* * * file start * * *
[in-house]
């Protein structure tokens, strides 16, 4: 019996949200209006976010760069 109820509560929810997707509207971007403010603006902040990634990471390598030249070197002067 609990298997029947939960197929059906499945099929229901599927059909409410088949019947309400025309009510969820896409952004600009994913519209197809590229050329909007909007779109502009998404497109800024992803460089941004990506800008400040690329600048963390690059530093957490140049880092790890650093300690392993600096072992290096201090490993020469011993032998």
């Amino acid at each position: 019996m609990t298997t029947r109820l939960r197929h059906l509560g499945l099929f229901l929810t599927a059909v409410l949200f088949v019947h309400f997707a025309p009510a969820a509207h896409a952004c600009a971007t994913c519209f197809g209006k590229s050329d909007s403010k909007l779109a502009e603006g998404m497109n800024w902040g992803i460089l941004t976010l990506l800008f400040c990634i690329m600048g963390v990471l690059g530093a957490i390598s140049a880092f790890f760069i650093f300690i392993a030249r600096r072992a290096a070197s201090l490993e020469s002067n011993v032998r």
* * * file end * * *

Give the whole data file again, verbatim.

[in-house]
């Protein structure tokens, strides 16, 4: 019996949200209006976010760069 109820509560929810997707509207971007403010603006902040990634990471390598030249070197002067 609990298997029947939960197929059906499945099929229901599927059909409410088949019947309400025309009510969820896409952004600009994913519209197809590229050329909007909007779109502009998404497109800024992803460089941004990506800008400040690329600048963390690059530093957490140049880092790890650093300690392993600096072992290096201090490993020469011993032998």
């Amino acid at each position: 019996m609990t298997t029947r109820l939960r197929h059906l509560g499945l099929f229901l929810t599927a059909v409410l949200f088949v019947h309400f997707a025309p009510a969820a509207h896409a952004c600009a971007t994913c519209f197809g209006k590229s050329d909007s403010k909007l779109a502009e603006g998404m497109n800024w902040g992803i460089l941004t976010l990506l800008f400040c990634i690329m600048g963390v990471l690059g530093a957490i390598s140049a880092f790890f760069i650093f300690i392993a030249r600096r072992a290096a070197s201090l490993e020469s002067n011993v032998r």